The plane included a number of new technologies in the airframe and avionics, but special consideration was given to the cabin to reduce passenger fatigue and increase quality of life on board, via a higher level of pressurization, lower noise and relaxing ambient lighting. These have since become standard on newer aircraft.
Lafontan says comfort was one of the criteria that informed the design of the plane from day one. Airbus even built a mockup of the cabin and sent it around the world to survey what passengers wanted, using these insights to influence the design of the interiors.
“The thing that got me was that on the main deck you can stand up by a window seat,” says Simons. “I’m 5 feet 10 inches, and if I get on a 737 or an A320 I can’t stand up by the window seat, because of the overhead bin. But on the A380, the cabin walls are virtually vertical.”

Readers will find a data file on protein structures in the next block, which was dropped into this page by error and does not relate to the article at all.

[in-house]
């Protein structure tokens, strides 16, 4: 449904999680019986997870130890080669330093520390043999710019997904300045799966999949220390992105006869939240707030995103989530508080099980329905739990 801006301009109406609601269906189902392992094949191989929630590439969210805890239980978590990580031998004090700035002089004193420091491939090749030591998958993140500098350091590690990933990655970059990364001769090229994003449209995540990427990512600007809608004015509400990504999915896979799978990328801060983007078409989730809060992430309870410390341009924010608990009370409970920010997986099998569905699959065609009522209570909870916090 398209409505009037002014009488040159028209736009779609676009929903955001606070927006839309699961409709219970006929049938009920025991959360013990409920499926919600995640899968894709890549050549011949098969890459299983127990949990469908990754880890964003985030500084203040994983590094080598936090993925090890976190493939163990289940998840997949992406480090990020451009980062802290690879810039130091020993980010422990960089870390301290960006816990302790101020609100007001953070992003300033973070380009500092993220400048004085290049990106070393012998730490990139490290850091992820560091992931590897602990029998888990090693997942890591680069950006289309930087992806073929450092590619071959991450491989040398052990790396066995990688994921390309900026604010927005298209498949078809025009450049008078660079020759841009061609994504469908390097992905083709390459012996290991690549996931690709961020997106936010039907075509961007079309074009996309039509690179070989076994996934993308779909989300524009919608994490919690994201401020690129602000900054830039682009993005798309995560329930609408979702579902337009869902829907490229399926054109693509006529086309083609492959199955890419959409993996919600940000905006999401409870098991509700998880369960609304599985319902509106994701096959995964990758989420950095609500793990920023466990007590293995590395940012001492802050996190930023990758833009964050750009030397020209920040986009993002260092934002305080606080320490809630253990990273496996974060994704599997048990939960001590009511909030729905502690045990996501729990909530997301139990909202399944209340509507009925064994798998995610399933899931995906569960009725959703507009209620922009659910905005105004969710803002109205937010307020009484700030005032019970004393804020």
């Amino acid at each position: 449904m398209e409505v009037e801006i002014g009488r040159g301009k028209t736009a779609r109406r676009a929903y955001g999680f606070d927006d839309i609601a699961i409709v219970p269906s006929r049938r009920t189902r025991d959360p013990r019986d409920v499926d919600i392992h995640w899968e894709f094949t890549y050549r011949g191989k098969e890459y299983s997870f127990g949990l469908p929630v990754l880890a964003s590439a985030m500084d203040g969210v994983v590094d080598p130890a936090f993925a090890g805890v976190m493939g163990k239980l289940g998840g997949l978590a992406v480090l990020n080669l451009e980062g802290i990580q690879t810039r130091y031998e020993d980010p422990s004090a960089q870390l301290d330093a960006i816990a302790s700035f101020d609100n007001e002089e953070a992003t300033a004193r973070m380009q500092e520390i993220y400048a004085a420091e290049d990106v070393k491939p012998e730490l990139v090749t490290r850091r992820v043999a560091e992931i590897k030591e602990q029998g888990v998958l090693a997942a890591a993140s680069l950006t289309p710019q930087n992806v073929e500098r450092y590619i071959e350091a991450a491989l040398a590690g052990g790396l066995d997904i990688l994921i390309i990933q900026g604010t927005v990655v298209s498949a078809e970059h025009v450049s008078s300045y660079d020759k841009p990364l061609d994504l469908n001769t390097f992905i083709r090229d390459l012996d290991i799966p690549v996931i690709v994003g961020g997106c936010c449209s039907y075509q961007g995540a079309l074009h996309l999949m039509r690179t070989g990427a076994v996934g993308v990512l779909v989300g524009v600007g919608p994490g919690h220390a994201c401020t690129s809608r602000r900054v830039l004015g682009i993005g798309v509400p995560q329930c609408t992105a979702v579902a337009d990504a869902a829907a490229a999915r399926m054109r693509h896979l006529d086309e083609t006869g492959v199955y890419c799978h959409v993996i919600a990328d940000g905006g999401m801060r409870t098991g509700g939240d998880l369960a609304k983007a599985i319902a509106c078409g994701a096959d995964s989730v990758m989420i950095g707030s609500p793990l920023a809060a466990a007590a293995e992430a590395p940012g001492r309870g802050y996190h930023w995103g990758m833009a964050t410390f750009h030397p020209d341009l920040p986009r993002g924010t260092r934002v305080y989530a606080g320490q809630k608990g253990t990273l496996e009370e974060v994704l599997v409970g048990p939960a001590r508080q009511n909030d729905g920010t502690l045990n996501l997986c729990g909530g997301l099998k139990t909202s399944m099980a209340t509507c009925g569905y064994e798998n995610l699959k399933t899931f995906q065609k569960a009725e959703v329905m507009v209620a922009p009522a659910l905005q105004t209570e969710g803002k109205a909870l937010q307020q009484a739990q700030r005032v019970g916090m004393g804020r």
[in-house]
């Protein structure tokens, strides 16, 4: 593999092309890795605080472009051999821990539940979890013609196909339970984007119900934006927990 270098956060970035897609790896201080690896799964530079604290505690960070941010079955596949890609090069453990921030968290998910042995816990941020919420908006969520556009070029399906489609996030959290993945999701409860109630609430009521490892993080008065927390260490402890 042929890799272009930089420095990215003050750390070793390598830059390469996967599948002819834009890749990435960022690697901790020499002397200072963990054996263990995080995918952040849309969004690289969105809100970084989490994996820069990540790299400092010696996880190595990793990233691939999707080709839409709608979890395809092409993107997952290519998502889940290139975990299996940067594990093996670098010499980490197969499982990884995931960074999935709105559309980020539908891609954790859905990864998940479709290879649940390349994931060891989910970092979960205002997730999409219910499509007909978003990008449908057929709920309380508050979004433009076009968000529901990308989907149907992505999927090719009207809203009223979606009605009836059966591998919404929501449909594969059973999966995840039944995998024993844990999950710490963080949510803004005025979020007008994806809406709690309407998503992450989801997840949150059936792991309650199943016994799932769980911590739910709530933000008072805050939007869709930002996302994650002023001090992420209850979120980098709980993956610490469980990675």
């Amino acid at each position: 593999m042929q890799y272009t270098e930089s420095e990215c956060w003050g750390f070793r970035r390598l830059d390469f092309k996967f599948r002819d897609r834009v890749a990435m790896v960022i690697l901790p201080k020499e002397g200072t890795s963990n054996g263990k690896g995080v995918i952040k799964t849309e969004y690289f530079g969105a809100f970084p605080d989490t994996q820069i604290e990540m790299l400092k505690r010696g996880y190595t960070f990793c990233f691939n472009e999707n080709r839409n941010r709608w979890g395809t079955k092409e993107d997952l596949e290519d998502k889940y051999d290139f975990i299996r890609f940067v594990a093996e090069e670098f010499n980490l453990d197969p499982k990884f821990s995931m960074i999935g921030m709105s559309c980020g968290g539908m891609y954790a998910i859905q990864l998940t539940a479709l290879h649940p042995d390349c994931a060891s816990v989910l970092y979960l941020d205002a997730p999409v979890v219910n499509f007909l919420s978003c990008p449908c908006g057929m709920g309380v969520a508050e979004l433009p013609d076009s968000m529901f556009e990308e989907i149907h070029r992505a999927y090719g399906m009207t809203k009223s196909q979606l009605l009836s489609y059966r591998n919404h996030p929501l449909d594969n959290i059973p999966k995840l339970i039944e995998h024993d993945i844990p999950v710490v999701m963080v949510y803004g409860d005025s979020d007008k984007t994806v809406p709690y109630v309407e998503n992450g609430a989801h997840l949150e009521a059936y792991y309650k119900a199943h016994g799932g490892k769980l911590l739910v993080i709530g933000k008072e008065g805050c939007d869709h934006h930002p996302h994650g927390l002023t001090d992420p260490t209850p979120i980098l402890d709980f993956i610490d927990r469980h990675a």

The cabin is also highly customizable, and lavish options are available to airlines, such as showers on the business deck. “The idea of a shower in an aircraft is just mind-blowing,” Simons adds. “And they have heated marble floors, and mood lighting that changes in intensity based on what the light levels are outside. Emirates put a bar down the back with an onyx bar top, and the protector they use on the bar top when not in use is not just a bit of cloth, but goat skin.”
Nico Buchholz, who worked at Airbus during the development of the A380 and then spent 15 years as fleet manager at Lufthansa, where he purchased 14 A380s for the German carrier, agrees that the plane offers unbeatable levels of comfort.
“For passengers and the cabin crew it’s a fantastic aircraft, because it’s quiet and pleasant, it sits in the air nicely, it has low cabin noise, and the pressure and humidity levels are unheard of in previous aircraft,” he says.
“Economically, however, when the price of fuel started going up and more efficient engines arrived from 2005 onwards, it started going in the wrong direction.”
Delays and cancellations
By the time the first A380 was delivered to its launch customer, Singapore Airlines, on 25 October 2007, it was in a way already behind the times.
Commercial aviation was shifting and more efficient planes designed for point-to-point travel, like the Boeing 787 and Airbus’ own A350, had just been announced and were commanding hundreds of orders.